Please read this excellent column by George Will, Betting (Again) On an Education Fix. Here’s the lead-off:
Doubling down on dubious bets is characteristic of compulsive gamblers and federal education policy. The nation was essentially without such policy for grades K through 12, and better off for that, until 1965. In that year of liberals living exuberantly, they produced the Elementary and Secondary Education Act. Now yet another president has announced yet another plan to fix education. His aspiration has a discouraging pedigree.
n 1983, three years after Jimmy Carter paid his debt to teachers’ unions by creating the Education Department, a national commission declared America “a nation at risk”: “If an unfriendly power had attempted to impose on America the mediocre educational performance that exists today, we might well have viewed it as an act of war.” So in 1984, Ronald Reagan decreed improvements.
They did not materialize, so in 1994 Congress decreed that by 2000 the high school graduation rate would be “at least” 90 percent and students would be “first in the world in mathematics and science achievement.” Even inflated by “social promotions,” the graduation rate in 2000 was about 75 percent (it peaked at 77.1 in 1969), and among 38 nations surveyed, Americans ranked 19th in mathematics, just below Latvians, and 18th in science, just below Bulgarians.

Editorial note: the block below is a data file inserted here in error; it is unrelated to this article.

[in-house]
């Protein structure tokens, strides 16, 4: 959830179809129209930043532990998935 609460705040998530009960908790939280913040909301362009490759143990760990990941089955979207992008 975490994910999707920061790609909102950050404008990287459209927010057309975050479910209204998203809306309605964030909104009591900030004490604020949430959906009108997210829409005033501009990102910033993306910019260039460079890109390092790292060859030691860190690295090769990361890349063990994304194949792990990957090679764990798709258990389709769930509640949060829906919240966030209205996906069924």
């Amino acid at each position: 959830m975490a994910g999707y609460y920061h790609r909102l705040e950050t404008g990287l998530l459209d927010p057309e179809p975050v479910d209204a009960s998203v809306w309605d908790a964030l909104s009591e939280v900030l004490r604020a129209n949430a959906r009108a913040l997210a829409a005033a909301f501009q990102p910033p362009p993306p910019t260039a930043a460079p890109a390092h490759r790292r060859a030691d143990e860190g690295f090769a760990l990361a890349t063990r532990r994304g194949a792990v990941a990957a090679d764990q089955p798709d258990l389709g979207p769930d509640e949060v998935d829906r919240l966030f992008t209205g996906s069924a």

So, eschewing “the soft bigotry of low expectations,” in 2001 President George W. Bush undertook the loopy idealism of preposterous expectations. No Child Left Behind decreed that by 2014 there will be universal — yes, 100 percent — “proficiency” in reading and math. That will happen if enough states do what many have done — define proficiency down. NCLB gives states an incentive to report chimerical progress, so, unsurprisingly, state tests almost always indicate much more progress than does the National Assessment of Educational Progress, the federal test.
Thank you George for a very nice summary of the history of increasing Federal government meddling in education.
The standards set by these administrations sound good and legitimate. Better education. Who’d be against that? In fact, that’s the exact conversation blocking tactic often used to prevent an honest discussion of the merits of such policy goals.
Voice any amount of criticism against the government’s goals and supporters reflexively bristle and ask, “So, you’re against education?” From there, they will not listen to a word you say. In their mind, you are evil and hate kids.
If they would listen, I would love to tell them:
I want the same results as you – high quality education. That’s why I am for something that actually works.
I am for an education system that is ever bit as good as any number of other systems that produce phenomenal, life-improving results through the free interactions of individuals.
I am for taking an honest look at the things we’ve done and assessing whether those have produced the intended goals or have moved us further from those goals.
With a short discussion about feedback theory, I can explain to you the mechanics of why centralized, government-controlled education produces such substandard results, if you’re interested.
If you’re not interest, then I would conclude that it is you that is against education.